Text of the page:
Friday, February 9, 2007

Motivation for Science

In two previous blogs ("The Antikythera Device" and "Foundations for Science"), I shared that modern science uniquely arose within a Christian worldview and that it is biblical presuppositions that provide the rational foundation for engaging in science. I thought it would be fun today to share--in their own words--how some of the founding fathers of science saw their Christian faith as providing the motivation for scientific endeavor.

Francis Bacon (1561-1626), English statesman and philosopher, is generally credited as being the first promoter of applying to the study of the world an inductive approach (observation, experimentation, hypothesis testing; often referred to as the Baconian or "scientific" method). Bacon wrote,
Let no one think or maintain that a person can search too far or be too well studied in either the book of God’s word or the book of God’s works.
Robert Boyle (1627-1691), the father of modern chemsistry, wrote,
God would not have made the universe as it is unless He intended for us to understand it.
This sentiment, incidentally, echoes through a wonderful recent book by astronomer Guillermo Gonzalez and philosopher Jay Richards called The Privileged Planet.

Johannes Kepler (1571-1630), German mathematician, physicist, and astronomer, when asked why he engaged in scientific research, responded, obtain a sample test of the delight of the Divine Creator in His work and to partake of His joy.
Isaac Newton (1643-1727), the author of classical physics theory, belived that,
This most beautiful system of the sun, planets, and comets could only proceed from the counsel and dominion of an intelligent and powerful Being. And if the fixed stars are the centers of other like systems, these, being formed by the likewise counsel, must be all subject to the dominion of One.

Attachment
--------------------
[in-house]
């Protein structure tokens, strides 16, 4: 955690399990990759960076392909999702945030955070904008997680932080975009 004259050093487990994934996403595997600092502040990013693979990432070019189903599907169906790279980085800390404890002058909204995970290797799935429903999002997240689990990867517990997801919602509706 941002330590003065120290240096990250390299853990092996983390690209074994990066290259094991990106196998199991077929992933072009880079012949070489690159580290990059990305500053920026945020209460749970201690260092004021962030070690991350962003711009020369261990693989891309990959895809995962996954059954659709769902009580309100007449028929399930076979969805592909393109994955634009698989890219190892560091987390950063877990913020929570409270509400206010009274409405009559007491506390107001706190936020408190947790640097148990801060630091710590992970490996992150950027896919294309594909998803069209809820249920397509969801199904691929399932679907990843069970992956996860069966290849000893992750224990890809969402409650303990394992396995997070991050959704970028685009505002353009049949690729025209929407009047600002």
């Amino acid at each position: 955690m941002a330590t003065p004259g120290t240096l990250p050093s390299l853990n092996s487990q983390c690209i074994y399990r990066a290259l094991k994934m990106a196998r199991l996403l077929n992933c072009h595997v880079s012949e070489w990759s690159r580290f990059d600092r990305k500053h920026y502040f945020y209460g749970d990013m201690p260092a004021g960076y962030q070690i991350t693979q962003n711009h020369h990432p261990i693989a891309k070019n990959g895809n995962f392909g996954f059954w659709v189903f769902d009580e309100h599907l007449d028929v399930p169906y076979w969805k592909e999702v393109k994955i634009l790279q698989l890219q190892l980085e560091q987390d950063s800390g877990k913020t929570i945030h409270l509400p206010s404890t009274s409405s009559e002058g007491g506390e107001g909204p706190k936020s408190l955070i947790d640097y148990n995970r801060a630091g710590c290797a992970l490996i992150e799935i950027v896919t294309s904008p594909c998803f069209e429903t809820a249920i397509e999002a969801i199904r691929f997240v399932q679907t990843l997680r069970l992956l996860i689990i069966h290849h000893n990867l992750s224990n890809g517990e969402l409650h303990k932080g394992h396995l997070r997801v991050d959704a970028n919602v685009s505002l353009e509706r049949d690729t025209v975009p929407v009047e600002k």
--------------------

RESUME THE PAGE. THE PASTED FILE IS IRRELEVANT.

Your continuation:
Blaise Pascal (1623-1662), the brilliant French mathematician, inventor, physicist, and philosopher, was the first to discuss the limits of science. He recognized that while a scientific theory could be falsified, it could never be ultimately verified. He also acknowledged that while science is powerful toward understanding and improving aspects of the world in which we live, it is ultimately unable to bring men true joy and peace. Regarding a particular line of scientific inquiry in which he was involved, Pascal wrote,
If this matter be deemed worthy of further consideration, we shall attempt to push it to whatever point God shall give us strength to carry it.
This centuries-old motivation for science puts the lie to the modern naturalist's straw-man argument that appealing to a Creator/Intelligent Designer amounts to a science-stopper. For these, and many of the other founders of science, one of the common reasons for pursuing research was a desire to better understand how the universe was created and how it works, to "think God's thoughts after Him."

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